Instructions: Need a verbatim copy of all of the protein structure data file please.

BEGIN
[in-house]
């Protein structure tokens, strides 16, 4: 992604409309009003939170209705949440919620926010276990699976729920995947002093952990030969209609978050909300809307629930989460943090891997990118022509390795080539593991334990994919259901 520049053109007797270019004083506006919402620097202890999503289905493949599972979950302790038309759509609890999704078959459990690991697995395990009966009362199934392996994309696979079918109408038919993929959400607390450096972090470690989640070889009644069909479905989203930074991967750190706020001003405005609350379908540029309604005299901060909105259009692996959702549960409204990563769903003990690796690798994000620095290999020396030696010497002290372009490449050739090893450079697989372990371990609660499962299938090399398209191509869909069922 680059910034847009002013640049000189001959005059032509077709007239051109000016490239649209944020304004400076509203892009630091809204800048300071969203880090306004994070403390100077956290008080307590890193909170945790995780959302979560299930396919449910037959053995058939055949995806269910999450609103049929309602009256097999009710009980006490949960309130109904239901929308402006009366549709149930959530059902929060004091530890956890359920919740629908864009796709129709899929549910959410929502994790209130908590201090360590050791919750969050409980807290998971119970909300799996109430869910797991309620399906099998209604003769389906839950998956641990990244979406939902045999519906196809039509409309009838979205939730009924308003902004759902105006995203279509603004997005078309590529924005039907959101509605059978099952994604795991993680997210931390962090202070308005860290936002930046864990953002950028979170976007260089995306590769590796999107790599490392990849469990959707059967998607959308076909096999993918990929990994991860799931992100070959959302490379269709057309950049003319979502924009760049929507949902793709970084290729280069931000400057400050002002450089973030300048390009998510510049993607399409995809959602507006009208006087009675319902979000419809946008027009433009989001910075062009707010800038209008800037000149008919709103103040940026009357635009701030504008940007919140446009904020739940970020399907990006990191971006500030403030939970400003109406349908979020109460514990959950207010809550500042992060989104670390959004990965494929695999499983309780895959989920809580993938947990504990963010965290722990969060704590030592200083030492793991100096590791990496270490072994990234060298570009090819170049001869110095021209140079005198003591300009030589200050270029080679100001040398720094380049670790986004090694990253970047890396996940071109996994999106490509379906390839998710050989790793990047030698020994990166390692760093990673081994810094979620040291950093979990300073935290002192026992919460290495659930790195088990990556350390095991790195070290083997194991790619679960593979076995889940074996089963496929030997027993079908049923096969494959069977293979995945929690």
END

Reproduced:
[in-house]
């Protein structure tokens, strides 16, 4: 992604409309009003939170209705949440919620926010276990699976729920995947002093952990030969209609978050909300809307629930989460943090891997990118022509390795080539593991334990994919259901 520049053109007797270019004083506006919402620097202890999503289905493949599972979950302790038309759509609890999704078959459990690991697995395990009966009362199934392996994309696979079918109408038919993929959400607390450096972090470690989640070889009644069909479905989203930074991967750190706020001003405005609350379908540029309604005299901060909105259009692996959702549960409204990563769903003990690796690798994000620095290999020396030696010497002290372009490449050739090893450079697989372990371990609660499962299938090399398209191509869909069922 680059910034847009002013640049000189001959005059032509077709007239051109000016490239649209944020304004400076509203892009630091809204800048300071969203880090306004994070403390100077956290008080307590890193909170945790995780959302979560299930396919449910037959053995058939055949995806269910999450609103049929309602009256097999009710009980006490949960309130109904239901929308402006009366549709149930959530059902929060004091530890956890359920919740629908864009796709129709899929549910959410929502994790209130908590201090360590050791919750969050409980807290998971119970909300799996109430869910797991309620399906099998209604003769389906839950998956641990990244979406939902045999519906196809039509409309009838979205939730009924308003902004759902105006995203279509603004997005078309590529924005039907959101509605059978099952994604795991993680997210931390962090202070308005860290936002930046864990953002950028979170976007260089995306590769590796999107790599490392990849469990959707059967998607959308076909096999993918990929990994991860799931992100070959959302490379269709057309950049003319979502924009760049929507949902793709970084290729280069931000400057400050002002450089973030300048390009998510510049993607399409995809959602507006009208006087009675319902979000419809946008027009433009989001910075062009707010800038209008800037000149008919709103103040940026009357635009701030504008940007919140446009904020739940970020399907990006990191971006500030403030939970400003109406349908979020109460514990959950207010809550500042992060989104670390959004990965494929695999499983309780895959989920809580993938947990504990963010965290722990969060704590030592200083030492793991100096590791990496270490072994990234060298570009090819170049001869110095021209140079005198003591300009030589200050270029080679100001040398720094380049670790986004090694990253970047890396996940071109996994999106490509379906390839998710050989790793990047030698020994990166390692760093990673081994810094979620040291950093979990300073935290002192026992919460290495659930790195088990990556350390095991790195070290083997194991790619679960593979076995889940074996089963496929030997027993079908049923096969494959069977293979995945929690």